1 garlic clove finely chopped
1 tsp instant yeast
2 tsp clear honey
100ml lukewarm water
4 tbsp natural yoghurt
1 tbsp veg oil
1 tsp black onion seeds
1 tbsp chopped fresh coriander
1. Sift the flour, salt and ground coriander together in abowl and stir in the garlic and yeast. Make a well in the centre and pour in the honey, water, yoghurt and oil – stir well until dough comes together, then knead until it leaves the side of the bowl. Turn out and knead well for about 10min.
2. Shape dough into a ball and put in an oiled bowl and cover with a damp tea towel. Leave to rise for 1 – 2 hours until it has doubled.
3. Put 3 baking sheets into the oven and preheat to 240 C. Preheat the grill. Turn out the dough and knock back. Divide into 3 pieces, shape each piece into a ball and cover 2 of them with clingfilm. Roll the uncovered one out into a teardrop shape about 8mm thick and cover with oiled clingfilm. Roll out the other pieces the same way. Place the flatbreads on the hot baking sheets and sprinkle with onion seeds and chopped coriander. Bake for 5 - 10 minutes until puffed up. The breads should then be grilled over a hot grill pan – I don’t have one on board so I put it under the grill for 3 minutes until slightly darker on top.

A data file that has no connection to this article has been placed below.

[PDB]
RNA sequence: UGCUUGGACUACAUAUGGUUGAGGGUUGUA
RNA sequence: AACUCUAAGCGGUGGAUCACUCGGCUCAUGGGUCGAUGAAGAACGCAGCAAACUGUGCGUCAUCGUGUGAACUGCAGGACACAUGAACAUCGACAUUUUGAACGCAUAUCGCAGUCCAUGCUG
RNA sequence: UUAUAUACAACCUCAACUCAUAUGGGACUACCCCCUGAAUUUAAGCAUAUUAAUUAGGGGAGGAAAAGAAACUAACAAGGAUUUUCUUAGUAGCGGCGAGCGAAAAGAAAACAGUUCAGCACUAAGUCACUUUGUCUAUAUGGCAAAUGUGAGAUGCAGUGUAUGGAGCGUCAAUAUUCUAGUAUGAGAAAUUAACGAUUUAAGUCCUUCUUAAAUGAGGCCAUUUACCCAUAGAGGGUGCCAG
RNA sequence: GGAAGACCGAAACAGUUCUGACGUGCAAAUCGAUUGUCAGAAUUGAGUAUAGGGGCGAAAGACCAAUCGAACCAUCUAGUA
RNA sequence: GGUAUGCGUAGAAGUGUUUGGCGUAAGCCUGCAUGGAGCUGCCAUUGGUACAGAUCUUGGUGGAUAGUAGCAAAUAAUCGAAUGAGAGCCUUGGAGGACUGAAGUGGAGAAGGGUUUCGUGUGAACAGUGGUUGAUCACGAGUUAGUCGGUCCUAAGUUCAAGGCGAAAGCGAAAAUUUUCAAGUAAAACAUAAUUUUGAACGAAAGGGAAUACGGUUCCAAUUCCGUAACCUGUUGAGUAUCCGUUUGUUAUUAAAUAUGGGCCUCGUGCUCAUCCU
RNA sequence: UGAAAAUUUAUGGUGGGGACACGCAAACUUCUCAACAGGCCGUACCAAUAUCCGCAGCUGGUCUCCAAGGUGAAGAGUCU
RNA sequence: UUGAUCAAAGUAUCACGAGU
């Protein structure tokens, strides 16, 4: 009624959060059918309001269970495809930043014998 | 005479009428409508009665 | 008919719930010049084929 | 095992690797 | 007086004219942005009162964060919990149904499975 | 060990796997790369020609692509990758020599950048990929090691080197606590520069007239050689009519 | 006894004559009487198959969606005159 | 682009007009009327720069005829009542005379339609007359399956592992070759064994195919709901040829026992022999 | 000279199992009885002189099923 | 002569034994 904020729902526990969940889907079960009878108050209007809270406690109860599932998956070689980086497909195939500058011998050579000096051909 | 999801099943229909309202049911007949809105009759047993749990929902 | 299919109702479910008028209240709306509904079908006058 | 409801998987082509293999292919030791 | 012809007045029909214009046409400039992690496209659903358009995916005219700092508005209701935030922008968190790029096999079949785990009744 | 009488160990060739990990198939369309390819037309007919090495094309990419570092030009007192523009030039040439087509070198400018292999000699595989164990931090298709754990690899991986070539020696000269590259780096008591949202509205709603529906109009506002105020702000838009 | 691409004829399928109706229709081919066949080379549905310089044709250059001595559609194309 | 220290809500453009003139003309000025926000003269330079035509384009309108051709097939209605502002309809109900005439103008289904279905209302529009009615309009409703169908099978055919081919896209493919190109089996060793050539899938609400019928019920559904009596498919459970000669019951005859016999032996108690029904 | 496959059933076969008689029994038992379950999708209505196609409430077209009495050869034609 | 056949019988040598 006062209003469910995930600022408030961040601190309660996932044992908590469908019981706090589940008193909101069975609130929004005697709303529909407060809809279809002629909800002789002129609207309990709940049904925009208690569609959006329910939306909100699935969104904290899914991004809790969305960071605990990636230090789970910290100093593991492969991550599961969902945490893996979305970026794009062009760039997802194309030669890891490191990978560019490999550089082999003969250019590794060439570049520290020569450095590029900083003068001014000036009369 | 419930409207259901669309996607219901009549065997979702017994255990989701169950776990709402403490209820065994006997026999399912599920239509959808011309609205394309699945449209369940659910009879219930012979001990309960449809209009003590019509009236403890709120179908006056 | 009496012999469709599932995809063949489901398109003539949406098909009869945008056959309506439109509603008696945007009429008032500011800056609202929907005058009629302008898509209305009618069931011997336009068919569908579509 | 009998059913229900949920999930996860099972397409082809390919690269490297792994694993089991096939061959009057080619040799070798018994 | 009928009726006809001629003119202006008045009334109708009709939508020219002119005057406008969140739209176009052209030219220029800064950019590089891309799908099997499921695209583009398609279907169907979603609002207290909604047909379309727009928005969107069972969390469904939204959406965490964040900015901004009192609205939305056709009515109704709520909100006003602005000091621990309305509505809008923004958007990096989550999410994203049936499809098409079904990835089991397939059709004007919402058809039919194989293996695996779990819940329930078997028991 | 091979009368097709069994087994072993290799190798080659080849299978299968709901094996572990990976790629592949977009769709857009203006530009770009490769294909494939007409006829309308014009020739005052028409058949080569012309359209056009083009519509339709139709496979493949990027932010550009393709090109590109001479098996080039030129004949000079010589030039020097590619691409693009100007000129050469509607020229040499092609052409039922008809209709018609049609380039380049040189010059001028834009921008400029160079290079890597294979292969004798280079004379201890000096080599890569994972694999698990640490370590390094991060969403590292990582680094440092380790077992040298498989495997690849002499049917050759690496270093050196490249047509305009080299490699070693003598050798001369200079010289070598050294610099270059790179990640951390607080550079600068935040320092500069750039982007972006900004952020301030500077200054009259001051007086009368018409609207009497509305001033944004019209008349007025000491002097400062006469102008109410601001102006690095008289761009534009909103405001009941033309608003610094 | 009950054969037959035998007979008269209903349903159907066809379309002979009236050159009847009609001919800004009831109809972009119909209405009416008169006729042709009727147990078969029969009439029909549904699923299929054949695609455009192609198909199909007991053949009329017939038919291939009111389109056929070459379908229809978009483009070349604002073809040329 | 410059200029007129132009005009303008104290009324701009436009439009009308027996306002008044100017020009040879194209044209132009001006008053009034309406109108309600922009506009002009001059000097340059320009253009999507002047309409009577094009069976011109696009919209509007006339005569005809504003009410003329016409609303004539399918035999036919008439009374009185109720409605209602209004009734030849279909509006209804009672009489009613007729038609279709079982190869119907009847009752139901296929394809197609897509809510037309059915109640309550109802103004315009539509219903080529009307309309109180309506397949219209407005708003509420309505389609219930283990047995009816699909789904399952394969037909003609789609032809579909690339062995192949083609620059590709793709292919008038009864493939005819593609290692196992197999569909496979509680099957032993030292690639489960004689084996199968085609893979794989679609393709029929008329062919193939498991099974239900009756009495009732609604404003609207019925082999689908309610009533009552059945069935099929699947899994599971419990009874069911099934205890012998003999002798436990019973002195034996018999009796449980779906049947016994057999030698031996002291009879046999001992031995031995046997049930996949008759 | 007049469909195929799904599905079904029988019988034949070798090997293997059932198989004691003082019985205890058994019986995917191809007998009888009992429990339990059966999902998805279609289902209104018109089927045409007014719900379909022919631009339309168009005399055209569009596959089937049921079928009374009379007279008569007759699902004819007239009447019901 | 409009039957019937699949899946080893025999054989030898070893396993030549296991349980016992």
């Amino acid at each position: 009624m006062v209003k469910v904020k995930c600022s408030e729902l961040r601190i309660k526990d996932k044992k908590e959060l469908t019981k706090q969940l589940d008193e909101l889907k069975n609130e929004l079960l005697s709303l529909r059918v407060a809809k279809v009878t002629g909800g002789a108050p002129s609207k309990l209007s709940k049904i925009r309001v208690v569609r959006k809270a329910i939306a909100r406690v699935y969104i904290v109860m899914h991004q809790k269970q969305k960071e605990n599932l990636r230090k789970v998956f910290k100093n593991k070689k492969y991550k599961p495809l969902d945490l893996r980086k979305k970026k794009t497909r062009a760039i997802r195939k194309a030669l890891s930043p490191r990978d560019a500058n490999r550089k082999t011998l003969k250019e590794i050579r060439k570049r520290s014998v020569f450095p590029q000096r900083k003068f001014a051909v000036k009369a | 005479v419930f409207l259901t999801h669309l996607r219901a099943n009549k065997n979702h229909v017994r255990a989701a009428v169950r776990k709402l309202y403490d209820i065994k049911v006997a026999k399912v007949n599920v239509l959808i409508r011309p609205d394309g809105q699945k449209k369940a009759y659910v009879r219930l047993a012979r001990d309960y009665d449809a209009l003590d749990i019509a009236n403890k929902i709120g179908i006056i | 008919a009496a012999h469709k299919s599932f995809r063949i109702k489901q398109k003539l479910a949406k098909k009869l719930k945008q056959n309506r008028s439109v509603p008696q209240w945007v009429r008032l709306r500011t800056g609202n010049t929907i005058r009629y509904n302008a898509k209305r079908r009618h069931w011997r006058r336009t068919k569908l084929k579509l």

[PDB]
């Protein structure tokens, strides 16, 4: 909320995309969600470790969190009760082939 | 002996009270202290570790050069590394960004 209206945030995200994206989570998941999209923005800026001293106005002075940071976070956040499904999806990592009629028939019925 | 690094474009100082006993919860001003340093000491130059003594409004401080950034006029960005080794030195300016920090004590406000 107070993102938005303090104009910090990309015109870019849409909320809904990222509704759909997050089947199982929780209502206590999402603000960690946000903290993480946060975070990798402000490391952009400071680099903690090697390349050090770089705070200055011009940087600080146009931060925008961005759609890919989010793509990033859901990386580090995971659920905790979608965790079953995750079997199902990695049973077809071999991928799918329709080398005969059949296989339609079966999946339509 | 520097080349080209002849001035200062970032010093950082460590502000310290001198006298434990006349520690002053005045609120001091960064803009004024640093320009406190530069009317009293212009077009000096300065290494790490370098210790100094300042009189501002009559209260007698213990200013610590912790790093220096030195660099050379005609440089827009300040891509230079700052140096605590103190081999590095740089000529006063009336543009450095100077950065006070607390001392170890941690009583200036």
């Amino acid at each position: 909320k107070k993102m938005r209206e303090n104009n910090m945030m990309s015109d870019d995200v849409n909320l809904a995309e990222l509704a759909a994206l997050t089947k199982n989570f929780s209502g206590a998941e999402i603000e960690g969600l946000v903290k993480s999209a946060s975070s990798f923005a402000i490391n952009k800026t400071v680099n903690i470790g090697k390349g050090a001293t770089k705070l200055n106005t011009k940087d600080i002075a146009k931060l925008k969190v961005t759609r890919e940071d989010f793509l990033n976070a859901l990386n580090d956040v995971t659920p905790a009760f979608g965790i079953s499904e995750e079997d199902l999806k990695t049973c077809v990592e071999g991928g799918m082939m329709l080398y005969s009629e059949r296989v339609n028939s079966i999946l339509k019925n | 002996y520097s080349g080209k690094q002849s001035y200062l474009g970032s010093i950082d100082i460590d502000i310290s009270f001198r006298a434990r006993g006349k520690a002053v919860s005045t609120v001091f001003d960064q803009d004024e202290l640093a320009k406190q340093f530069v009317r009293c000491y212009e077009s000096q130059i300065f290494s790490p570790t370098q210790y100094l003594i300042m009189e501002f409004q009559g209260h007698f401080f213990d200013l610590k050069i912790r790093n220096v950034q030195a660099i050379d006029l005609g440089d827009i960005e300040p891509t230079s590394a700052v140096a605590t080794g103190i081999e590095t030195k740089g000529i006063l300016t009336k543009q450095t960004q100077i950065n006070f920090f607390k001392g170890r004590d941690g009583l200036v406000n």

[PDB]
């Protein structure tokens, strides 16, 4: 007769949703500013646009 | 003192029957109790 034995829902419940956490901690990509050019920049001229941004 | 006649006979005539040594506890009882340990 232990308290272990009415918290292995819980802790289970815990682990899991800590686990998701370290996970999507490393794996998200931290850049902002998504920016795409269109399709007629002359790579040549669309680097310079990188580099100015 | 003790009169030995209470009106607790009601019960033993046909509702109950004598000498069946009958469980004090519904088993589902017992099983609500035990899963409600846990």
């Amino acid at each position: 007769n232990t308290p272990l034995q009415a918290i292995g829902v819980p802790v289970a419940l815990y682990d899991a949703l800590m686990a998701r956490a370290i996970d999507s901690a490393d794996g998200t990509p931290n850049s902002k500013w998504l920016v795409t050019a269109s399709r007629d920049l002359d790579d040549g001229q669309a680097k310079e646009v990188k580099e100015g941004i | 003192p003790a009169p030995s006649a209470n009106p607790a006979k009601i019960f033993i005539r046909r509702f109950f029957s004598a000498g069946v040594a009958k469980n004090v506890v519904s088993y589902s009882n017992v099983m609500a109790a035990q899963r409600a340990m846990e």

29 October 2011 | Tobago
I have not been able to find any plain yoghurt in Tobago, so was luck to find another cruiser with a “starter” for me.
The starter can be a good quality plain yoghurt that you have OR a special yoghurt starter that you buy in a kit form. The French Yacht Taugl gave me a good starter from a kit they had bought in New Zealand.
1Litre milk (I use powdered)
3 tbsp powder milk (this is to make it thicker) – add this to the 1l above